Tuesday, 20 December 2011

SEO: Is It Worth The Effort?

One of the problems of being a one-man band is that I have to do everything myself. I've got skilled rivals to contend with who have been around longer and know more than I do about SEO. For that reason, I'll never float to the top of the search results under "web designer Manchester." Is there a point in carrying on with it?

What is SEO?

Search engine optimization (SEO) is the process of improving the visibility of a website or a web page in search engines via the "natural" or un-paid ("organic" or "algorithmic") search results. In general, the earlier (or higher ranked on the search results page), and more frequently a site appears in the search results list, the more visitors it will receive from the search engine's users.- Wikipedia

It's about being able to be found in a search on Google or whatever. The first five or so results are most likely to be clicked on in a general search. It's only when you're looking for something more specific that you're likely to find a particular thing. My website floats to the top of the search results on my name and is second from the bottom of the first page (at the time of writing this post) on my tagline, "Your website - your way." But who in the world is going to search for a web designer they've never heard of by name? By tagline is unlikely, but they might.

The problem

  • The internet is chock full of web designers of varying ability who all use the same keywords

  • People who have been in the game longer have more inbound links, i.e. links leading to their websites

  • People who have been in the game longer have more people visiting their websites, i.e. they're more popular already

  • People who have been in the game longer have optimized their websites and know their SEO

  • They also have more pages indexed

I'm not even on the thirtieth page of the Google search results on "Web Designer Manchester" because I've got all these other people ahead of me and they've been there longer. The best I can do is

  • Sign up to online directories, promotional websites like Skillpages and social media sites like Facebook and Twitter

  • Comment on industry-specific blogs and forums

  • Guest blogging

  • Blog here on my own website to get more pages indexed

  • Make sure my website is as standards-compliant as possible so I don't get penalised for anything

Well I've been doing that so far, and in eleven months, this is how far I've got. The fact is, since I started, other people in Manchester have also gone into business as web designers, swelling our numbers. That's more people using "Web design Manchester" in their keywords and on their websites. And at this point, you have to ask if it's really worth all the effort if you're going to stay at the bottom of the search results on the keywords you need whatever you do. The main problem I have as a one-man band is having to do everything myself. This includes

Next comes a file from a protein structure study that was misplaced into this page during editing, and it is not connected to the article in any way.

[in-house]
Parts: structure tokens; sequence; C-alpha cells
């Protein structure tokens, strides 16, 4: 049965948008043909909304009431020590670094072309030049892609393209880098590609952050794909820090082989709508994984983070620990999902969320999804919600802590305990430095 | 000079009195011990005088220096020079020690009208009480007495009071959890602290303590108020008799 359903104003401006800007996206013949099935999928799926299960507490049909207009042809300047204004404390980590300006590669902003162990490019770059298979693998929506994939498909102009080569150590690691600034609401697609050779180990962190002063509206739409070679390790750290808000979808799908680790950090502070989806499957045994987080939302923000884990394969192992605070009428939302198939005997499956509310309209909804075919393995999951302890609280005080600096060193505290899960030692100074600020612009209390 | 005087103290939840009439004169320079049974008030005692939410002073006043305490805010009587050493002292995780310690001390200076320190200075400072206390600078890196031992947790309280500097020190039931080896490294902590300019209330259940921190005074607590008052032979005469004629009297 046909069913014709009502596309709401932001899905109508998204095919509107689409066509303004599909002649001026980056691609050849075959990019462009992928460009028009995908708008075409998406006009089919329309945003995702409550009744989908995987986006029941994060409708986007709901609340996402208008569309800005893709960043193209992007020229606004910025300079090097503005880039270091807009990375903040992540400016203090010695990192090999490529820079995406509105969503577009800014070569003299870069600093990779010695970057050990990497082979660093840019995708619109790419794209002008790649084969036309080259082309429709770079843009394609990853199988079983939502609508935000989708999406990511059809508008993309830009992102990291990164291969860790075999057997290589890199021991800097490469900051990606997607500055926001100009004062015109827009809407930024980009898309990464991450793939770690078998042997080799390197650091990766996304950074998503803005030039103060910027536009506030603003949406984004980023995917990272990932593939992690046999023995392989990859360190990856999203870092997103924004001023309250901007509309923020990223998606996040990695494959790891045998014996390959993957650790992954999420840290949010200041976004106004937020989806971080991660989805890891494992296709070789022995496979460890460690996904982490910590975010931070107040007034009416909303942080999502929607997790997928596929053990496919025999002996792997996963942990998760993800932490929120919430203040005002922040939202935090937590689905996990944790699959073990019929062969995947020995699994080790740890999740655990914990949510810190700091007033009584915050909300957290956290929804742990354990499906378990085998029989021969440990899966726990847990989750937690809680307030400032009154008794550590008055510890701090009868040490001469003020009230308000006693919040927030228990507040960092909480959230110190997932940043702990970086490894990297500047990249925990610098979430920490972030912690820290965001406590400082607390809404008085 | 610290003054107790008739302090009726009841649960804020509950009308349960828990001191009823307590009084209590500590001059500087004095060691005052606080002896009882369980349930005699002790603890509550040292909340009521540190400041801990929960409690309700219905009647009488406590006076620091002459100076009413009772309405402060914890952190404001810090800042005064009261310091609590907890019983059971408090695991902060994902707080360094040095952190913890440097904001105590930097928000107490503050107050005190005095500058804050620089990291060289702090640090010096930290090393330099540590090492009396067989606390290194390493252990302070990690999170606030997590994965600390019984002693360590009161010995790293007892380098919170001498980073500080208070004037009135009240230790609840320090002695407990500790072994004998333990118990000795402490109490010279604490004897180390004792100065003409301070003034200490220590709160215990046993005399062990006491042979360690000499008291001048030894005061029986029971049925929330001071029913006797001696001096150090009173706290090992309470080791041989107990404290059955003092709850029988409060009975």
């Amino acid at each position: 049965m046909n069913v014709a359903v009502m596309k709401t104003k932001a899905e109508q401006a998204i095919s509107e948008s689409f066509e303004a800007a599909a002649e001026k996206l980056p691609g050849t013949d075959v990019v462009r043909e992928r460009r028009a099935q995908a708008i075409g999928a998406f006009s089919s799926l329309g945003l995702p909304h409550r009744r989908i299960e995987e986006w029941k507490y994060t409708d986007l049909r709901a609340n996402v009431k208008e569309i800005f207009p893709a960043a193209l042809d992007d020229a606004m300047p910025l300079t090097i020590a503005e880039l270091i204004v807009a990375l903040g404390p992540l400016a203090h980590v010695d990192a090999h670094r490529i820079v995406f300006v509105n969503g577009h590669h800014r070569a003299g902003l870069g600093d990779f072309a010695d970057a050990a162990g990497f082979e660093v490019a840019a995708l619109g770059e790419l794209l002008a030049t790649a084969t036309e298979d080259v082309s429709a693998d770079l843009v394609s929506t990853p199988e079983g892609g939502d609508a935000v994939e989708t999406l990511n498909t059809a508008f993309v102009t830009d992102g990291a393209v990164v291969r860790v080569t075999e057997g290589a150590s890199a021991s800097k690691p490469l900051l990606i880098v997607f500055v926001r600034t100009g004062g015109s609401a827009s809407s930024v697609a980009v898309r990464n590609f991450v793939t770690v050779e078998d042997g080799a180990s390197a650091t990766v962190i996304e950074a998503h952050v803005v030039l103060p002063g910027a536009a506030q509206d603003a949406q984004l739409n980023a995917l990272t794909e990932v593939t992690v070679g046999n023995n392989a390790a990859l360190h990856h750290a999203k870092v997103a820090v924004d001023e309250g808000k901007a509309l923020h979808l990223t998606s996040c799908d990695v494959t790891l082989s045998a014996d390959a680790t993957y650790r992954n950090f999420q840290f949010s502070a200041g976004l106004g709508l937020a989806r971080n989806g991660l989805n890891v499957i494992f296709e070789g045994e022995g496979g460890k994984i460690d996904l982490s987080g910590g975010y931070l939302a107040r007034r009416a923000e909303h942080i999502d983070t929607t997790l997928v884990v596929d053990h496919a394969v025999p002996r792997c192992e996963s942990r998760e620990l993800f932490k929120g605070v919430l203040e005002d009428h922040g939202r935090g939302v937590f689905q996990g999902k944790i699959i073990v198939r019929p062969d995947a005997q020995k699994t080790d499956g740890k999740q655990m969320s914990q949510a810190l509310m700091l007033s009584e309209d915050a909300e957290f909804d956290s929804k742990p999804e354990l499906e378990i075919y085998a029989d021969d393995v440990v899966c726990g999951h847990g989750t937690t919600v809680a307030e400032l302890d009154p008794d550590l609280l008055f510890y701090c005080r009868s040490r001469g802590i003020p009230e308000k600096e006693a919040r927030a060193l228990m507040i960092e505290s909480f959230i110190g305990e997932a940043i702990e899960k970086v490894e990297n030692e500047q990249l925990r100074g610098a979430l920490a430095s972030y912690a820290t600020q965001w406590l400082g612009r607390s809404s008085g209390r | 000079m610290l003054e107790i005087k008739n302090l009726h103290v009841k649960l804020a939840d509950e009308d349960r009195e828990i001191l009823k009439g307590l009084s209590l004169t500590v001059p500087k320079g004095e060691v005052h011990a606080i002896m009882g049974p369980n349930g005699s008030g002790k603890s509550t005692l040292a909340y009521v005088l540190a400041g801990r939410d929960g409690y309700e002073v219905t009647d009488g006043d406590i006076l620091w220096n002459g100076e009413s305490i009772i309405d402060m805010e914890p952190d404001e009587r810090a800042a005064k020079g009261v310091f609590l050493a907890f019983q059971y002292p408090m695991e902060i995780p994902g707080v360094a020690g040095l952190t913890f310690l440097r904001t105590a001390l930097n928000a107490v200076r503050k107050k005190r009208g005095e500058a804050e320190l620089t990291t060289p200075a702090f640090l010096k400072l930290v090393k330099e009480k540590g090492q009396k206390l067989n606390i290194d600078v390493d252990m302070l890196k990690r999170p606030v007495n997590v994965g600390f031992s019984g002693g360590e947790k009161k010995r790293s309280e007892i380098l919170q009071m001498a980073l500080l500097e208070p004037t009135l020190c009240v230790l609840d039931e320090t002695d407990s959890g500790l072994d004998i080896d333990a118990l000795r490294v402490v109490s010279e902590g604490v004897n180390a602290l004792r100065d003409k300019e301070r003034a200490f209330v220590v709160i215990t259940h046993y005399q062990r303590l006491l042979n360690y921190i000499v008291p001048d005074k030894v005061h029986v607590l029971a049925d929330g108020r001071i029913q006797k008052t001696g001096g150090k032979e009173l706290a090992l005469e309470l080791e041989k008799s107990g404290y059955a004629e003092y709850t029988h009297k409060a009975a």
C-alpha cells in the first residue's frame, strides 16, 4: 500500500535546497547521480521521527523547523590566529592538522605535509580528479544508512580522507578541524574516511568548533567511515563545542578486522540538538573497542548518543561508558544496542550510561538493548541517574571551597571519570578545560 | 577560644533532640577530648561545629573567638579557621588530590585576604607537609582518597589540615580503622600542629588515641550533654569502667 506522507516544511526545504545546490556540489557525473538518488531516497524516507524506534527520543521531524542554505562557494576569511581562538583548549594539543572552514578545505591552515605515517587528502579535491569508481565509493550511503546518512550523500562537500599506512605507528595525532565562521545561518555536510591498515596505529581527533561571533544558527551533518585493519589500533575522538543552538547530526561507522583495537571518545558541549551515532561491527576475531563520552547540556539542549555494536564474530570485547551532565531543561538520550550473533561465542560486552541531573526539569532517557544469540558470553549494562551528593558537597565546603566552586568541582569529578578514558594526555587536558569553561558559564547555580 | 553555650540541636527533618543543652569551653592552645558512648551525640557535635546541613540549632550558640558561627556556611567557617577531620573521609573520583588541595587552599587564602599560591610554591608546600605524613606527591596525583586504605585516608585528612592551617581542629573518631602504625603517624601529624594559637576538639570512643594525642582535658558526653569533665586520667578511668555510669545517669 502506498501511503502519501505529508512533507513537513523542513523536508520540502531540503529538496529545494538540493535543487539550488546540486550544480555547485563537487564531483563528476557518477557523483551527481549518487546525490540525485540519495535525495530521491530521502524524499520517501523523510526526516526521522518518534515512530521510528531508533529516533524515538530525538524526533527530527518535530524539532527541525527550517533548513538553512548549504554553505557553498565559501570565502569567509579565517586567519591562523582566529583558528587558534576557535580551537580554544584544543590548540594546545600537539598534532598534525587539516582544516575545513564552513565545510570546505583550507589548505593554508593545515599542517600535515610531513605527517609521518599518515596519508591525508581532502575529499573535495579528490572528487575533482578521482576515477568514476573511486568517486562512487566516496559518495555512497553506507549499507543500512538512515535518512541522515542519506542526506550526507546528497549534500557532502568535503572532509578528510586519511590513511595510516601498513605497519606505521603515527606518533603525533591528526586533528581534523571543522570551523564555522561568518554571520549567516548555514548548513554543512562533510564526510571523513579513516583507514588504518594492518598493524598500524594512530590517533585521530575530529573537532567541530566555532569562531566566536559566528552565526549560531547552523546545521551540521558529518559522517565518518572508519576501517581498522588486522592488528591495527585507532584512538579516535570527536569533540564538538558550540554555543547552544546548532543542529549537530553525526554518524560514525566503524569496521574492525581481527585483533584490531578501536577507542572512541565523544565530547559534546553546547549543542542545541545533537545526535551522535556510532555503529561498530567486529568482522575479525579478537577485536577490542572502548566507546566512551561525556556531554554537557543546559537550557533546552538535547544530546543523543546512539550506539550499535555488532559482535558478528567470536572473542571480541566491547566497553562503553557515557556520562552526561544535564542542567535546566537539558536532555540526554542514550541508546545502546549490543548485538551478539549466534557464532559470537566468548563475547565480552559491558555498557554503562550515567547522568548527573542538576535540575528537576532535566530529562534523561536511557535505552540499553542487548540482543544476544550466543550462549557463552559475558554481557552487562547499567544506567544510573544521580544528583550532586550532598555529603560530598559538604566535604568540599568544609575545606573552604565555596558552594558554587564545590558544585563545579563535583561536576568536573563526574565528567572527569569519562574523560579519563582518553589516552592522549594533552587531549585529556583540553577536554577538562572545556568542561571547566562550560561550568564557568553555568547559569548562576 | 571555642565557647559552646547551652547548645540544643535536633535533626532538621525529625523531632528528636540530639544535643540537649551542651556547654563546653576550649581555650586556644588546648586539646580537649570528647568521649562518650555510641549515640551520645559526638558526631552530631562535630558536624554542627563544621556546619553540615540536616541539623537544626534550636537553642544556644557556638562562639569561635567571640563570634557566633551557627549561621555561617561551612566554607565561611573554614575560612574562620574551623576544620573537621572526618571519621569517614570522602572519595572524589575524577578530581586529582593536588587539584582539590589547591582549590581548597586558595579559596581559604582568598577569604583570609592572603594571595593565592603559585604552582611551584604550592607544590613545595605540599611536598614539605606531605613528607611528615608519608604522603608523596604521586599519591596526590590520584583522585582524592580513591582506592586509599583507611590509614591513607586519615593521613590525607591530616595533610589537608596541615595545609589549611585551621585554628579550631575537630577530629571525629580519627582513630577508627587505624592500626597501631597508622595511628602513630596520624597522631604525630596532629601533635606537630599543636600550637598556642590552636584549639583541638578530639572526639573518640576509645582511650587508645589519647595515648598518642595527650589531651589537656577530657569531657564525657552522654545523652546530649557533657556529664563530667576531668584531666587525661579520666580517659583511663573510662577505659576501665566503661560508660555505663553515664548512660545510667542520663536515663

• Updating my directory entries

  • Updating my portfolios on the general and industry-specific job boards

  • Blogging

  • Posting on other websites

  • Adding new content to my website

This has to be done on a regular basis (good luck with that!) or I start to lose whatever ground I've gained. It's tedious and time-consuming enough, but since Google keeps changing its algorithms to stay ahead of the ad farm shysters and black hat practitioners (white text on white background, etc.), you have to keep working with whatever they're doing and keep on learning more about SEO and how it works. It's really a full-time job, is what I'm saying, and it's not my primary discipline; I'm a web designer, for goodness' sake! I've considered paying for backlinks to .edu, etc., but I've come to the conclusion that my rivals have already done this and they've paid more. Getting onto DMOZ would be great if I could manage it but they haven't listed me yet. If you need help updating your website free Article WritingServices will help you out with content for your site.

Is there a point to doing SEO at all?

What, without paying some industry expert an arm and a leg? Don't get me wrong, they're very, very good at what they do but I just can't afford it where I'm at. When you're up against a tsunami of competent professionals who do it full-time you haven't really got a chance, have you? It takes up so much time as well. When I'm attending to my SEO I have to drop something, usually an interesting design or writing project but I will say it's worth doing because

  • You have to be findable in some way, shape or form

  • You need to be able to demonstrate some ability in SEO to clients or they'll go to someone else

  • Failing to update your portfolios, etc. means that if you do get found by chance, they're seeing your old work

  • Getting on directories, etc. makes you findable by people who use them

  • Intelligent comments on blogs, forums, or social media gets you noticed for the right reasons

Basically, it's unprofessional not to and we're expected to do it. People who don't understand SEO think you'll float them straight to the top of the search results. Erm, no. Not without paying for advertising. But it is worthwhile and we should do it. Just don't expect miracles from someone who doesn't do it full-time.

Image by Ian Parkes Licence: Creative Commons

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